When you hire a PR agency to help you achieve coverage for your business, it’s important to bear in mind that your contribution, as well as their skill and effort, will dictate the success of the campaign. Good PRs will do everything in their power to make achieving great PR coverage as easy and smooth as possible for you, however, we can’t make national coverage out of nothing. We have to work with you to make content worth sharing.
To get the most out of your PR, there are things that you can and must do to support your PR team’s efforts. A PR agency or consultant should become an extension of your business. We work best when we work alongside our clients to achieve maximum impact, rather than having to work around them or against the tide.
So, how can you help your PR consultancy achieve the best results possible for you and your business?
Give them time
PRs completely understand that you’re likely to be incredibly busy. Running a business and getting on with the day-to-day means you have a lot to do and we want to ensure you’re able to continue doing what you do best without disrupting your day. That being said, if PR really matters to you and your business, you absolutely need to be willing to give it some of your time and attention. Like any aspect of your business, you will need to invest in it in order to see any return.
You will need to communicate with your PR. You will need to take time to ensure they are up to date with business news, exciting projects and upcoming events. You need to take the time out to offer your expertise in the industry. Good PRs are very good at taking up short periods of time throwing questions your way, and turning that into a fully fleshed out piece. That’s certainly what we always try to do – maximise content!
Not only will the business owners and senior leads need to give some of their time, but so will other members of your team. Taking time out to give to PR is incredibly valuable as it’s often these casual check-ins and conversations that lead to great PR-worthy content. It’s important to give a variety of people within the business a chance to talk to your PR as this in turn will enable your PR to give them a voice in the media. Allow your employees and colleagues to become your advocates. You will need to carve out this time and encourage this across the business. This leads me onto point number two…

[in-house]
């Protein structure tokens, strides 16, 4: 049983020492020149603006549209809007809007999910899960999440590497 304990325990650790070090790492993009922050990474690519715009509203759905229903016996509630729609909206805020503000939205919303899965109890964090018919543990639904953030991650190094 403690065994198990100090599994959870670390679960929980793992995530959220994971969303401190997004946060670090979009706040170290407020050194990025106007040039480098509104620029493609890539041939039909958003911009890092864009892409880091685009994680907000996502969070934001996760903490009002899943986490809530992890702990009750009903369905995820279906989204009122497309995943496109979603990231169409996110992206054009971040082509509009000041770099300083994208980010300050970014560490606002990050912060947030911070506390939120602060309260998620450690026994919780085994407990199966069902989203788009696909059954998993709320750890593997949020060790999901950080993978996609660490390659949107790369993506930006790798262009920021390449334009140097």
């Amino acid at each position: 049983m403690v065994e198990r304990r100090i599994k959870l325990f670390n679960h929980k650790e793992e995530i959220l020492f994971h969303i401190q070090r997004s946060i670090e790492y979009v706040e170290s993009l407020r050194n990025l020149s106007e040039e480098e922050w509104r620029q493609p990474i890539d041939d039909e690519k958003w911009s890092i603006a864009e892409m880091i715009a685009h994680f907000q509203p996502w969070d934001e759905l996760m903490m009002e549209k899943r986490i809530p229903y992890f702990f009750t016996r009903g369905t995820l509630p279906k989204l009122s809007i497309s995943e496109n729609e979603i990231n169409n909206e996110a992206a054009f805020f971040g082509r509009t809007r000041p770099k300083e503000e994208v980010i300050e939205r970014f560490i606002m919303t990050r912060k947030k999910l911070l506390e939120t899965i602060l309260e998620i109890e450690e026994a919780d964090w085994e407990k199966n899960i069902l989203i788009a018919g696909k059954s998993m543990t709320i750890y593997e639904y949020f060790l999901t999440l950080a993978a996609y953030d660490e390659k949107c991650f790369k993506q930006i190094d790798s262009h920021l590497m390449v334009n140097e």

Lead by example
If you don’t have the time for PR then why should anyone else in your business make time? Your employees follow your lead. If you don’t demonstrate to them the value of offering your time and expertise to PR, then they have no reason to believe that it’s something they should be engaging with.
Client or customer work should always come first. We understand this. But remember that PR is a time and energy investment that will generate great results in the long run. If you ever need a reminder of the benefits of PR, be sure to check out our blog all about them.
And remember, we can turn a little into a lot, but we can’t turn nothing into something.
Engage on social media
Social media is a huge part of any good PR strategy. When your PRs have secured you great coverage, make sure you maximise it by sharing it across social media. Show it to clients, prospective clients, fellow industry professionals, family and friends. PR is about getting you known for the great work you do. If you’re not excited about it when why should the publications you’re asking to feature you be?
This is also another way you can lead by example. It’s really important that your whole team is engaging with the content online. You want your employees to feel proud of being associated with your business and supporting them by sharing their thought leadership and shouting about their great work is a fantastic way to encourage that.
We’ve shared a number of resources regarding social media sharing you can check out for more information on this.
Understand the process
Take the time to ask questions and understand the process. PR fame doesn’t happen overnight and there are reasons why your dream publication might not feature your business at a certain time. Your PR is on your side and you can work through barriers together. It should never feel like you against them.
Understand what it takes to hit your PR targets
Expanding on that, make sure you understand what it takes – both on your part and your PR’s – to meet your PR targets. For example, national publications often require incredibly quick turn arounds, TV shows can pull your slot last minute despite having taken hours of your time filming and organising, and some publications will ask to see your financials. If you make a national your target publication, but then don’t have the time to offer them comments within the 24 hour deadline, don’t be surprised when you don’t make the final cut. Your PR will work really hard to get you the best slots, but they can’t make journalists or publications change their rules for you.
Be clear about your expectations
Finally, be absolutely clear about your expectations from the get go. Be up front about what publications you’d like to target, how much time you’re willing to give and what you expect to see in return. Don’t move the goal post half way through a campaign (eg. decide you want national coverage when we’ve tailored a release to local publications). Remember that output also depends on your input, so if you agree one thing and don’t deliver, your PR’s output may change too. I can’t stress enough how resourceful good PR consultants can be – but again, we need a start point.